President Bush’s plan for streamlining the war on drugs could end a regional anti-drug task force based in Denver, the Denver Post reports. Police officials say the group’s departure could hamper drug-fighting efforts. Bush wants to cut the “High Intensity Drug Trafficking Area” programs by 56 percent, from $227 million this year to $100 million next year.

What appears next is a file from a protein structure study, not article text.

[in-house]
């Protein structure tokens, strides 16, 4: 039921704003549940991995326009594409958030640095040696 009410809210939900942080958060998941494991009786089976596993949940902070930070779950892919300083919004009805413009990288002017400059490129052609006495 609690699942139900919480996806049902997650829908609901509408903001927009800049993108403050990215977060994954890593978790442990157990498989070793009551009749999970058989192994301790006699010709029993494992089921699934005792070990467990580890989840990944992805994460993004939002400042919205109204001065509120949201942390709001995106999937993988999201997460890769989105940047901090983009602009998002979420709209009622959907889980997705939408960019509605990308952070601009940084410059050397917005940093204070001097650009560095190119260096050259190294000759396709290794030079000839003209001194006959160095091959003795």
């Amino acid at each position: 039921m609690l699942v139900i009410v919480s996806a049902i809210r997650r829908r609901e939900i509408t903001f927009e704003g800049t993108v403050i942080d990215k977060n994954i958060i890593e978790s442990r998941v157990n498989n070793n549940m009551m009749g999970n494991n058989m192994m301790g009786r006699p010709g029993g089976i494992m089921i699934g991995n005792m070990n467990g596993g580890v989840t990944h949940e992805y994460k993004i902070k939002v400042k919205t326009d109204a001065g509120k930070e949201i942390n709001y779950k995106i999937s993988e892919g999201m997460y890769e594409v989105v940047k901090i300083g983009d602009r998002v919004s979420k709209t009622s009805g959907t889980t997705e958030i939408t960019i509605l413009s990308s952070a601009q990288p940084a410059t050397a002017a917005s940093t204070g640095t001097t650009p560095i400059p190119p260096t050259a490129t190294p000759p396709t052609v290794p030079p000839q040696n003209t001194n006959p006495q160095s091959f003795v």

The Rocky Mountain program, which serves four states, likely wouldn’t survive such a budget cut, said Tom Gorman, the local program’s executive director. Nationally, there are 28 HIDTA programs, which work with local and state law enforcement agencies to coordinate anti-drug efforts in their regions. If the Denver-based program is eliminated, said, Colorado Springs police Commander Kurt Pillard. “Colorado could potentially be placed in the position that they were in during the 1960s, where drug enforcement on the Western Slope of Colorado was nonexistent and drug trafficking organizations were basically given free rein.”